Not really, no. Especially not in the case of system resources (which is the example he gave to “prove” that even keeping a copy of objects didn’t solve the problem). There are also other cases (such as passing listeners, callbacks, etc.) where you want other objects to interact with one of your fields… but still want the fields to be encapsulated (= only replaced or accessed using public methods).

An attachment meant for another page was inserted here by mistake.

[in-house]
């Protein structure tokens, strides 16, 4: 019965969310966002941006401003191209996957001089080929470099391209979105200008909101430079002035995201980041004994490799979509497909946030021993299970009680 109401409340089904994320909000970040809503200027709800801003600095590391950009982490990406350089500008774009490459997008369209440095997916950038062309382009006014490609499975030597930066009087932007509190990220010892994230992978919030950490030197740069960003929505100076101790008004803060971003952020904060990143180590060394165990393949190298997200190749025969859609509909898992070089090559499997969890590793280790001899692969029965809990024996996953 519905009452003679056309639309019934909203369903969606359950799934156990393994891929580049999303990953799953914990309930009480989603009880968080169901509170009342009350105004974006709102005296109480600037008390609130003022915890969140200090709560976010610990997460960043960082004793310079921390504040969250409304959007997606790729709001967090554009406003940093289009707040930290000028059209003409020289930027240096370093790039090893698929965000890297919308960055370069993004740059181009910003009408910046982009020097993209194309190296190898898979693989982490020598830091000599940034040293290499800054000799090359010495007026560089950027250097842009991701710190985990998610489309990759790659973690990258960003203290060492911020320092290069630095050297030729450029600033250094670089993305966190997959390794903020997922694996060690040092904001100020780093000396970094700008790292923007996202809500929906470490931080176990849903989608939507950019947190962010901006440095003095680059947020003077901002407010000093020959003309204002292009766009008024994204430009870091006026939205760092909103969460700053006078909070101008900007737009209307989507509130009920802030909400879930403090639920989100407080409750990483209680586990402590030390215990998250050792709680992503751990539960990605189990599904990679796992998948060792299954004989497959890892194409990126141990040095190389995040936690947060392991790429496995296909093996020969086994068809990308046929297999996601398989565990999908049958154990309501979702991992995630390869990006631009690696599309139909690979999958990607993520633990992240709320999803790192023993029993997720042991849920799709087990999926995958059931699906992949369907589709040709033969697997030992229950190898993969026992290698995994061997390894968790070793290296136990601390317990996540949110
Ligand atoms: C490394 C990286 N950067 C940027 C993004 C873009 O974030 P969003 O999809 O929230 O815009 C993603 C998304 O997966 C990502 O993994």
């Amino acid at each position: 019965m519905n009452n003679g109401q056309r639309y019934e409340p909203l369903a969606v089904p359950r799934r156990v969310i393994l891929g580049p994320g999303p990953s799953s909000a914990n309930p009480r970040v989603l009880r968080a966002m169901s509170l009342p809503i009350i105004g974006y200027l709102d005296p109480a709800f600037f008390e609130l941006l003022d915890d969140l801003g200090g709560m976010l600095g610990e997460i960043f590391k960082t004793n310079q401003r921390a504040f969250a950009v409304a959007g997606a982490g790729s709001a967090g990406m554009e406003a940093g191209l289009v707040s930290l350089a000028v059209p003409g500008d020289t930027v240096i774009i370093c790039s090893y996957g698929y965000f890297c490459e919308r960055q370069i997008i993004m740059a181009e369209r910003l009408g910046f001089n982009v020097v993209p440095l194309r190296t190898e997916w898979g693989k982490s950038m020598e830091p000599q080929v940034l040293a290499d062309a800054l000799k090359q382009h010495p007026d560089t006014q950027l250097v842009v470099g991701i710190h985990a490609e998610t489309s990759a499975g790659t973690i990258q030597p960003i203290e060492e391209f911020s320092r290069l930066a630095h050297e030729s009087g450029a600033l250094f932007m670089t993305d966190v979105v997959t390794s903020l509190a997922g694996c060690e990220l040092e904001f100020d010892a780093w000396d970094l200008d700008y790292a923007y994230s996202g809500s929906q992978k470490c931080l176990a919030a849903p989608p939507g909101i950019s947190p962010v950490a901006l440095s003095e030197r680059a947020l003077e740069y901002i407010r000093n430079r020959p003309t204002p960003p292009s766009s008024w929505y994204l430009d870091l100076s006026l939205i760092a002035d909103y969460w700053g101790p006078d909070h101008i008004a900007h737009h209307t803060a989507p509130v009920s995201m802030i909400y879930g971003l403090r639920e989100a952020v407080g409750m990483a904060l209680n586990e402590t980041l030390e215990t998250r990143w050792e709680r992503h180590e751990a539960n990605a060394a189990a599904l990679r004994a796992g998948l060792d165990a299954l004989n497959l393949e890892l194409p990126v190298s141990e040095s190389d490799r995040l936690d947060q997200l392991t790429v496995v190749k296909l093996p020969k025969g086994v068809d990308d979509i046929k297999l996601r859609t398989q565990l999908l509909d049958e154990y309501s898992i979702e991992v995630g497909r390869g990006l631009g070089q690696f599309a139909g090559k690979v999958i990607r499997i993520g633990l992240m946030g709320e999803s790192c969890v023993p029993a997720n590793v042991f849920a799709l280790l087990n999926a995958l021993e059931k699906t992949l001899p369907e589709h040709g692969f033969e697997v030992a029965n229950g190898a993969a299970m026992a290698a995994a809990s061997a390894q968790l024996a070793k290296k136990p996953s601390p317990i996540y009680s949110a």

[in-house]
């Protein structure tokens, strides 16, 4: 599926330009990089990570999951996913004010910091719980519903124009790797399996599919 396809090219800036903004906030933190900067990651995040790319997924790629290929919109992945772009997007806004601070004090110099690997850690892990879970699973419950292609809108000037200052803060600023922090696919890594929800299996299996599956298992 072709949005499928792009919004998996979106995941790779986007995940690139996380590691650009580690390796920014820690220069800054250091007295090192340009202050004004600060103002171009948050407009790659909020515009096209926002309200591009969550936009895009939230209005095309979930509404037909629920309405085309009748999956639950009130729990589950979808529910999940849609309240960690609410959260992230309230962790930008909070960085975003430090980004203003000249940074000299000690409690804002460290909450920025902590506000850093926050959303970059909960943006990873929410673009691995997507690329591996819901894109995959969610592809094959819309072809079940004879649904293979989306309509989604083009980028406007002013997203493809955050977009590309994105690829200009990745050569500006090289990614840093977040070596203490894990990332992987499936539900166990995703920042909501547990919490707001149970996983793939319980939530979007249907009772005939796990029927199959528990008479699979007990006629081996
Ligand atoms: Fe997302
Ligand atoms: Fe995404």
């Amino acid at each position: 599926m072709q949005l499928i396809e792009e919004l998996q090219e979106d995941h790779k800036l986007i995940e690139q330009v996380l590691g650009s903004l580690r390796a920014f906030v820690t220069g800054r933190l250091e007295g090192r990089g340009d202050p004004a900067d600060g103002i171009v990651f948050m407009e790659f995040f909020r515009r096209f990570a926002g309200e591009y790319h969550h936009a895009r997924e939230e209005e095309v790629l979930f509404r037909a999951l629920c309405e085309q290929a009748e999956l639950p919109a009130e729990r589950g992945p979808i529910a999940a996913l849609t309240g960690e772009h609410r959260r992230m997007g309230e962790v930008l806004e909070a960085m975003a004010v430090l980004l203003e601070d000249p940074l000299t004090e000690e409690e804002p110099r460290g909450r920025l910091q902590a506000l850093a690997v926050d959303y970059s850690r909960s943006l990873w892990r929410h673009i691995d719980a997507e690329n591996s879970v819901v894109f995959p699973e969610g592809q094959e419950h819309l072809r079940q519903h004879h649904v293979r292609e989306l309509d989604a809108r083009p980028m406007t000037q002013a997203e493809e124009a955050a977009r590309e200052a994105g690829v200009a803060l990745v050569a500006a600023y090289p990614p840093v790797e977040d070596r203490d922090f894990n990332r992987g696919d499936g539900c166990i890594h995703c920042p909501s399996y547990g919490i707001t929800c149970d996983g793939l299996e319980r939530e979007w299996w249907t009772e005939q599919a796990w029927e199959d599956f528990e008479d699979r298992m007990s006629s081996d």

But like I said: if you think that encapsulation means *no outside influence*, sure, I haven’t seen a case where that is hard to achieve with most OO languages (Java, C++). If you disagree, you can form your own “standard” that redefines what encapsulation means and writes new programming languages to conform with that, but I don’t think a lot of people worry about this as much as you guys do.